With another general election season approaching, New Mexico voters will need to consider a lengthy ballot to determine their judicial candidates. Supporters of democracy risk weakening their historically hard-fought voice in elections if they neglect to vote for the judges.
The winner of these races will wear the black robe and sit in judgment in all manner of civil, family, children’s and criminal court cases. The judiciary – as is true for the executive and legislative branches – depends on people making informed decisions and electing the best possible candidates. The right to vote for judges, or judicial democracy, enhances popular confidence in our courts and the legitimacy of our governmental system.
Americans did not always enjoy the right to vote for judges; government leaders previously appointed judges, but judicial democracy is now firmly entrenched in most states. Historically, elections for judges promised to address a power imbalance among the branches that tilted toward legislatures. Changing who selects judges to the people supported democratic trends in the early 1800s. The ability to vote for judges promoted public accountability of jurists.
To appreciate the importance of judicial elections we need only consider a time when government leaders appointed judges. In the mid-19th century, American states were overrun by corrupt legislators and governors who regularly abused the appointment power at the behest of wealthy benefactors. The powerful elite class wielded substantial influence over these legislators to appoint judges who could be expected to favor private industrial interests. This diminished judicial independence – the cornerstone of our justice system.
In amending their constitutions through the 1850s, one state after another opted to reject appointments in favor of judicial democracy. In 1911, as drafters of New Mexico’s Constitution were completing their work, they followed this trend and granted the right to vote for judges. This absolute right continued for almost 77 years, until 1988, before New Mexico voters approved a constitutional amendment for selecting judges and justices. They created a hybrid selection process that empowered the N.M. Judicial Nominating Selection Commission to guide the governor in choosing temporary appointees. These judicial appointees must face voters in the next general election to determine who serves out the remainder of the unexpired term.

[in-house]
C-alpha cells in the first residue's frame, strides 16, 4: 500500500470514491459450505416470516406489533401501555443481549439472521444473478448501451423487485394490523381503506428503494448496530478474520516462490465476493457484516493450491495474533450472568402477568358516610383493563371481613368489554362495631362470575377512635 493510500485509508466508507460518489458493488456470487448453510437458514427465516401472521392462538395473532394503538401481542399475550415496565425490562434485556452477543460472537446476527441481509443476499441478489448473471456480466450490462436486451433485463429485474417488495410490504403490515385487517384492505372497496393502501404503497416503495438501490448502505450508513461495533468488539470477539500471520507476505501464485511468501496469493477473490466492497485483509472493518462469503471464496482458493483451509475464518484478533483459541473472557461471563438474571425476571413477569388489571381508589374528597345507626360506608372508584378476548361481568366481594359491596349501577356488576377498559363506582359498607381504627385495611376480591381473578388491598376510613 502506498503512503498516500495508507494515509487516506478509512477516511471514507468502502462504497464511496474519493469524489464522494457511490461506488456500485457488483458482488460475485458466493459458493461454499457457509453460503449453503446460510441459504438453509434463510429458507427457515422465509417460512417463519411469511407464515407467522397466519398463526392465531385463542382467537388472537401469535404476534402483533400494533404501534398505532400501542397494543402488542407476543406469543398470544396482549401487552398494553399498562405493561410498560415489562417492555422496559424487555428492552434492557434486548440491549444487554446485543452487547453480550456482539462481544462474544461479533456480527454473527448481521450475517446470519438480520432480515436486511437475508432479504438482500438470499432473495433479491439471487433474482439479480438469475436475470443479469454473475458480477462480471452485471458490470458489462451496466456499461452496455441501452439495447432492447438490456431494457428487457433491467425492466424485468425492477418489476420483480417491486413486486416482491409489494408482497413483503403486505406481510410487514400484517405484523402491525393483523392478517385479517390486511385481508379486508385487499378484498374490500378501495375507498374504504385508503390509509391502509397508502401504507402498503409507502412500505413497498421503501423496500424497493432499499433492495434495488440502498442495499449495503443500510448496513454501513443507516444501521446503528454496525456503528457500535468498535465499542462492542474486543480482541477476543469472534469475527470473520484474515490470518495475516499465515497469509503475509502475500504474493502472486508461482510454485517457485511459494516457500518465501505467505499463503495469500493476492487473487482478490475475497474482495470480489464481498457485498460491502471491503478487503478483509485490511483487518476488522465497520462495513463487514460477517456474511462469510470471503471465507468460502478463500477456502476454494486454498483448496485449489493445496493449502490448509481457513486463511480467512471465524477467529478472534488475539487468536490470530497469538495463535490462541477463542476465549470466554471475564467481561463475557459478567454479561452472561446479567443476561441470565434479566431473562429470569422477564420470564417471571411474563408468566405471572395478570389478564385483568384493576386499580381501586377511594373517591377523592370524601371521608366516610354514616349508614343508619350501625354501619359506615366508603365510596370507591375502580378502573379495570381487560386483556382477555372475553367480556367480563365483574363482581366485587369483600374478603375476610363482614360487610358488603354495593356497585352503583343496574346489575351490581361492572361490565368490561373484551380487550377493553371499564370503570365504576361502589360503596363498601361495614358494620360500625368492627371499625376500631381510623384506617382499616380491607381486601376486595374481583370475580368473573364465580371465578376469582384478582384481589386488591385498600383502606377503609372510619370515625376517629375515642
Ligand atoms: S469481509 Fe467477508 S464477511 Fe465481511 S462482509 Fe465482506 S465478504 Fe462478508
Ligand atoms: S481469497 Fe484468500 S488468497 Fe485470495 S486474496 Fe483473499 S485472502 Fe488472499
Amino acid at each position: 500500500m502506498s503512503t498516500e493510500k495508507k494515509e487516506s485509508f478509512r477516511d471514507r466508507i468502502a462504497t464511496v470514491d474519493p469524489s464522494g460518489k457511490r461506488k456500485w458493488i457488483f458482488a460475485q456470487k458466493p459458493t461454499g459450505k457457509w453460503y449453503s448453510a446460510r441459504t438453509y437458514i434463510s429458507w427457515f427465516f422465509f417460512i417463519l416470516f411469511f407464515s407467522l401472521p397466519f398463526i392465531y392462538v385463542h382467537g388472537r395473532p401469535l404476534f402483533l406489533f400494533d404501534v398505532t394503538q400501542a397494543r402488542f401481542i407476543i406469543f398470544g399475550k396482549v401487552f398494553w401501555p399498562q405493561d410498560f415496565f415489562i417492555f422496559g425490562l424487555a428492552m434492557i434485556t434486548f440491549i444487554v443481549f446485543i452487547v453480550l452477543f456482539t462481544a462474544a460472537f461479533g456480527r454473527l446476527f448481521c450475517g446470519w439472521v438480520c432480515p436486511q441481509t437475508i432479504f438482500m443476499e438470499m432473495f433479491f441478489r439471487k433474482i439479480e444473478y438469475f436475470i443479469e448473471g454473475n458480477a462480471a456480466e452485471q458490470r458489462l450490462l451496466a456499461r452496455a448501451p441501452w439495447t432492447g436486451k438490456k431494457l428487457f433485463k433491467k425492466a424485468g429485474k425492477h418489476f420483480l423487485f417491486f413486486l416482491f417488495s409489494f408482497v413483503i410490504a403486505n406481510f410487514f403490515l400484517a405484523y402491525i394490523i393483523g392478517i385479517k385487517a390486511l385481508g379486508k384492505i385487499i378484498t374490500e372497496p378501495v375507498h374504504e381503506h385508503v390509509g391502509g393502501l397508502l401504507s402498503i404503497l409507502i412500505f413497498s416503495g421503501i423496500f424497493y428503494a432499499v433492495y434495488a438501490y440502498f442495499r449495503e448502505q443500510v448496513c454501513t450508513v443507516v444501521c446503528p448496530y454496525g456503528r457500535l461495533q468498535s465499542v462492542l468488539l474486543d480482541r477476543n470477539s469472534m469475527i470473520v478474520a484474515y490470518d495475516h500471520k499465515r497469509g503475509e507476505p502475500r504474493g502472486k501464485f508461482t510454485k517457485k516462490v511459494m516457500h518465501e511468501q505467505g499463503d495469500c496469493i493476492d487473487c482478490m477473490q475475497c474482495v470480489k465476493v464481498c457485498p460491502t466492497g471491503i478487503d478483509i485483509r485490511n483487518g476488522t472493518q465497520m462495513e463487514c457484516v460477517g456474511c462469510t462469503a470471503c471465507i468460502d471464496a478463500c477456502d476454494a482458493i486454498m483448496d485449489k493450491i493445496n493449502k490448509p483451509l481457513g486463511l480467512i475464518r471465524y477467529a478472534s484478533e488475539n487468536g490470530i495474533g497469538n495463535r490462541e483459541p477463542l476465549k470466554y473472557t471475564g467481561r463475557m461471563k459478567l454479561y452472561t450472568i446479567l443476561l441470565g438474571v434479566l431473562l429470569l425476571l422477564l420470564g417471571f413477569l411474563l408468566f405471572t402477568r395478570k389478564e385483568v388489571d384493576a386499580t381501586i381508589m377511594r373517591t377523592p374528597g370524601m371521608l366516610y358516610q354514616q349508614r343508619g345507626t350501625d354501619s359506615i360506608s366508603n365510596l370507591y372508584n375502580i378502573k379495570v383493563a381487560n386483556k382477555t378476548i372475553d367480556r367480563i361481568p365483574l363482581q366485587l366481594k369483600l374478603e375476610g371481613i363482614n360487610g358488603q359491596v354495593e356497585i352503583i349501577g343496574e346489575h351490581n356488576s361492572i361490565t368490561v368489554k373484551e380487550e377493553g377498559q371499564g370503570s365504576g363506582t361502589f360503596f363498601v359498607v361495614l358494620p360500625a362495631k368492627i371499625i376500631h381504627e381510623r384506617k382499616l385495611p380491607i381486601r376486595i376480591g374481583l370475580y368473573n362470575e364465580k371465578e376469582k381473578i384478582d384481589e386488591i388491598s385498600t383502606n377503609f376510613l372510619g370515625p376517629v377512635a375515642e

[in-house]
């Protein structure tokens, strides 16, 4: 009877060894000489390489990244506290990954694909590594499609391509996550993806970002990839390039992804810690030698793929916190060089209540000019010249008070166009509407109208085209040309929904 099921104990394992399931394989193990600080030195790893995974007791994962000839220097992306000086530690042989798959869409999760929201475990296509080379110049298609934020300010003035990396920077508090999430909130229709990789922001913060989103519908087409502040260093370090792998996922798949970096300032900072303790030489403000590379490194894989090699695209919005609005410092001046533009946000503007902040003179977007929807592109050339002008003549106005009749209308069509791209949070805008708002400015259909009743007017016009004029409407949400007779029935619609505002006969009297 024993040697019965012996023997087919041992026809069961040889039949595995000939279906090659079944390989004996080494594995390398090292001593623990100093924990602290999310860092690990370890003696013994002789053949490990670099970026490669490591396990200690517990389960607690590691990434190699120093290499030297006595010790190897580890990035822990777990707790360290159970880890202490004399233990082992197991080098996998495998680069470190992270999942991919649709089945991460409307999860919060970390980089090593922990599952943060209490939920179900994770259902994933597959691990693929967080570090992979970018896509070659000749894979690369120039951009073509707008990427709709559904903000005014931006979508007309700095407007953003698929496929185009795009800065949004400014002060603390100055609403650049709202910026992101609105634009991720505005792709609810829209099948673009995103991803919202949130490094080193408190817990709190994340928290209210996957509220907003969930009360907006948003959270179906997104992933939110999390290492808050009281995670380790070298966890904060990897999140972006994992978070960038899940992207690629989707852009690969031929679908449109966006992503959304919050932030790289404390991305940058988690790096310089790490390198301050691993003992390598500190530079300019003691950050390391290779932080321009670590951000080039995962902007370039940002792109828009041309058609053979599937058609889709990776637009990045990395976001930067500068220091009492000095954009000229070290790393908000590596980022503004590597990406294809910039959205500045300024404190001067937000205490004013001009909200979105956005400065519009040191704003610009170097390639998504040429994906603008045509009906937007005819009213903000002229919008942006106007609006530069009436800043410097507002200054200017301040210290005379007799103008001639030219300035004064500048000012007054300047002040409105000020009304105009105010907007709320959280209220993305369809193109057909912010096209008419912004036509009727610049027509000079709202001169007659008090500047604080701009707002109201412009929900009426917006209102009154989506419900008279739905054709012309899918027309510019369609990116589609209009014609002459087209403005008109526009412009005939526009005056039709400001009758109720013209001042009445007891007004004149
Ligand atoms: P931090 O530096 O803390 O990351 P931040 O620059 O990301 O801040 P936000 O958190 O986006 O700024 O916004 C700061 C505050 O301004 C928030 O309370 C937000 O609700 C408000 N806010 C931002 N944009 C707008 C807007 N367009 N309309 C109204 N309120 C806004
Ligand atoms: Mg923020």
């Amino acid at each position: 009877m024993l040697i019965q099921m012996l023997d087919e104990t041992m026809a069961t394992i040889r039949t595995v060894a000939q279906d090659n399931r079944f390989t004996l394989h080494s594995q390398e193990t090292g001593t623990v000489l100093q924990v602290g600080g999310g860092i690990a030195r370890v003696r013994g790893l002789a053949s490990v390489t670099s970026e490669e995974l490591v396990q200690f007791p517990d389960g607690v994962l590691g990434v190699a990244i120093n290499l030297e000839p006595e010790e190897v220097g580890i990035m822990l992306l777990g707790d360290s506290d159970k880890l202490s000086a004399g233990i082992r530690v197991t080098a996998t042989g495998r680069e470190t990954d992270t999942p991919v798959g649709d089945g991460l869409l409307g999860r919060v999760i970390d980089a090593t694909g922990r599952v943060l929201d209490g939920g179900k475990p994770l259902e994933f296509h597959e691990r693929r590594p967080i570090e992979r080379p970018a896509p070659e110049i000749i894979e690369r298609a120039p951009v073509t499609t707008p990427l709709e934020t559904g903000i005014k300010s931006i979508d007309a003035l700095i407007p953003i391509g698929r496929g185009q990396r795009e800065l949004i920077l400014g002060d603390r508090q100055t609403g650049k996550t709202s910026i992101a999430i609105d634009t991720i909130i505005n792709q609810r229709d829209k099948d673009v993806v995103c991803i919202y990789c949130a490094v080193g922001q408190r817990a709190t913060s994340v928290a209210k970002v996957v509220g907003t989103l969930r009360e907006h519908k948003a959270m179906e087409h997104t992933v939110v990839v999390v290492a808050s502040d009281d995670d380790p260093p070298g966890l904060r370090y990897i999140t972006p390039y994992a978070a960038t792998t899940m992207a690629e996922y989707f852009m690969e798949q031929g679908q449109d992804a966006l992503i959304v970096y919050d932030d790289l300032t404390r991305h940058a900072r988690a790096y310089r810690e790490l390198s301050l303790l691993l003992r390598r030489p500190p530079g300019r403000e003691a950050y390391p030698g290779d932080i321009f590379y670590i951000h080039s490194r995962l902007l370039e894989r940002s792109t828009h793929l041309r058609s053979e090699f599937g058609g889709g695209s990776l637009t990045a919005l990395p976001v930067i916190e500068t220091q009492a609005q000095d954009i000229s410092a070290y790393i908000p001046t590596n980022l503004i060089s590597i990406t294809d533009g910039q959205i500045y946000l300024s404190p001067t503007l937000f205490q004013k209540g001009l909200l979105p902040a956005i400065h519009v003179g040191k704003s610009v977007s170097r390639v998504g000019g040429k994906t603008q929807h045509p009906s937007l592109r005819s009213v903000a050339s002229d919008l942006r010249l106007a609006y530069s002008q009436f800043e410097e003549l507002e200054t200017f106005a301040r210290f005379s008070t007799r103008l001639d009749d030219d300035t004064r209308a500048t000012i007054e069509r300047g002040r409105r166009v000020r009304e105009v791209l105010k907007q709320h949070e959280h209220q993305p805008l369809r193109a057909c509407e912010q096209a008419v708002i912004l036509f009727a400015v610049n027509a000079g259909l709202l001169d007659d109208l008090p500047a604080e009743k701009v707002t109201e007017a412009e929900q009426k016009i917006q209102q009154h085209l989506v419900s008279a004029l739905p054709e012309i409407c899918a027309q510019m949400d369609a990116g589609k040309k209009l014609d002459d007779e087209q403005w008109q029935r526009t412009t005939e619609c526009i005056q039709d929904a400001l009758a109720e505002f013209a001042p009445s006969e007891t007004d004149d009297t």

Voters hold in their hands the power to decide who sits on the bench. This cannot be overstated. The people’s collective influence remains illusory unless voters thoughtfully and independently consider their choices. In contested elections, voters may consider a candidate’s reputation, experience in law, affiliations and other factors in deciding who should administer justice in our courts. Sometimes people will vote to continue the governor’s temporary appointee in office; sometimes they pick the challenger. The fact voters have, at times, elected challengers over appointees demonstrates people maintain a healthy degree of independence from the influences of government leaders. Such voter autonomy serves as a good barometer for the health of our democracy.
After the elected judge completes a first term, the N.M. Constitution requires him or her to face voter approval in nonpartisan, retention elections. These judges or justices appear on the retention section of the general election ballot, without an opponent listed next to their name. Voters may consider the judge’s record, reputation, personal experience with the judge, and other sources to inform their decision. While some voters may call an attorney or seek advice from a judge, not all people have this opportunity.
Nevertheless, voters may turn to the NM Judicial Performance Evaluation Commission (JPEC), which publishes useful information and recommendations on each judge or justice – due to appear on JPEC’s website, nmjpec.org/en, on Sept. 11. Voters may also use the League of Women Voters of New Mexico’s Voter Guide, lwvnm.org/information.html, as an additional source. Equipped with this information, voters can make intelligent decisions on whether to retain a sitting judge. Each retention candidate must receive at least 57% “Yes” votes to stay in office.
Democracy places a heavy burden on the shoulders of citizens. If we are to preserve a vibrant and healthy democracy – one that protects individual rights and avoids governmental abuses – voters need to meet the challenge. We must educate ourselves to ensure our vote is informed and meaningful. To the extent we embrace this commitment of informed voting, we more fully participate in the essence of democracy.